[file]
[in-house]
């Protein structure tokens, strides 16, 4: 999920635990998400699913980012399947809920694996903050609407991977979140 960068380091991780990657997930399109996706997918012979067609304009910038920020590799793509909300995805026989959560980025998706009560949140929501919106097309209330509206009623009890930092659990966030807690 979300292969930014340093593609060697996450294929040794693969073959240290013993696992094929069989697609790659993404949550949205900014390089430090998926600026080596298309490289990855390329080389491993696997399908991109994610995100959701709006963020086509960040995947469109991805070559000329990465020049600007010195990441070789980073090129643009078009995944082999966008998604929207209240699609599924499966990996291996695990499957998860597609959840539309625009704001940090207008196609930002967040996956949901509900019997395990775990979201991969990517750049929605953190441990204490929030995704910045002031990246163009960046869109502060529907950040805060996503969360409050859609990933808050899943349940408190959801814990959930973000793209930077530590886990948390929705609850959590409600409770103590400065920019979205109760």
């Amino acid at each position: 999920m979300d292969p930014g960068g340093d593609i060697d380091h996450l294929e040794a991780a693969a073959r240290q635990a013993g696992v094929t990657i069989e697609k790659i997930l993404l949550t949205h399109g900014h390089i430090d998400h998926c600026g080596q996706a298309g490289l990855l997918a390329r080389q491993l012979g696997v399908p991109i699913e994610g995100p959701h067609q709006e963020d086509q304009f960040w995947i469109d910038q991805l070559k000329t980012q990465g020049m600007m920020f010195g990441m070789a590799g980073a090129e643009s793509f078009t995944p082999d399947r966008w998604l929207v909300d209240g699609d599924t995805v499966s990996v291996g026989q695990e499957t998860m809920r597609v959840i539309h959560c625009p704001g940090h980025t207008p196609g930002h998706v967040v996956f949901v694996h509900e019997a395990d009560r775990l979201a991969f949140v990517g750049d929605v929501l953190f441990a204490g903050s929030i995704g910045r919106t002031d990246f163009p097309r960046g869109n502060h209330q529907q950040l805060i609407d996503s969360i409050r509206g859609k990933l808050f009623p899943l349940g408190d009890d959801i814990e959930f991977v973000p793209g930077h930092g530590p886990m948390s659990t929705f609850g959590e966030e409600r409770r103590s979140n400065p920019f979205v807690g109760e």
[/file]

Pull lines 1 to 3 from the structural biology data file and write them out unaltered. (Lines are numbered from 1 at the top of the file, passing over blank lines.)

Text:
[in-house]
């Protein structure tokens, strides 16, 4: 999920635990998400699913980012399947809920694996903050609407991977979140 960068380091991780990657997930399109996706997918012979067609304009910038920020590799793509909300995805026989959560980025998706009560949140929501919106097309209330509206009623009890930092659990966030807690 979300292969930014340093593609060697996450294929040794693969073959240290013993696992094929069989697609790659993404949550949205900014390089430090998926600026080596298309490289990855390329080389491993696997399908991109994610995100959701709006963020086509960040995947469109991805070559000329990465020049600007010195990441070789980073090129643009078009995944082999966008998604929207209240699609599924499966990996291996695990499957998860597609959840539309625009704001940090207008196609930002967040996956949901509900019997395990775990979201991969990517750049929605953190441990204490929030995704910045002031990246163009960046869109502060529907950040805060996503969360409050859609990933808050899943349940408190959801814990959930973000793209930077530590886990948390929705609850959590409600409770103590400065920019979205109760």
């Amino acid at each position: 999920m979300d292969p930014g960068g340093d593609i060697d380091h996450l294929e040794a991780a693969a073959r240290q635990a013993g696992v094929t990657i069989e697609k790659i997930l993404l949550t949205h399109g900014h390089i430090d998400h998926c600026g080596q996706a298309g490289l990855l997918a390329r080389q491993l012979g696997v399908p991109i699913e994610g995100p959701h067609q709006e963020d086509q304009f960040w995947i469109d910038q991805l070559k000329t980012q990465g020049m600007m920020f010195g990441m070789a590799g980073a090129e643009s793509f078009t995944p082999d399947r966008w998604l929207v909300d209240g699609d599924t995805v499966s990996v291996g026989q695990e499957t998860m809920r597609v959840i539309h959560c625009p704001g940090h980025t207008p196609g930002h998706v967040v996956f949901v694996h509900e019997a395990d009560r775990l979201a991969f949140v990517g750049d929605v929501l953190f441990a204490g903050s929030i995704g910045r919106t002031d990246f163009p097309r960046g869109n502060h209330q529907q950040l805060i609407d996503s969360i409050r509206g859609k990933l808050f009623p899943l349940g408190d009890d959801i814990e959930f991977v973000p793209g930077h930092g530590p886990m948390s659990t929705f609850g959590e966030e409600r409770r103590s979140n400065p920019f979205v807690g109760e």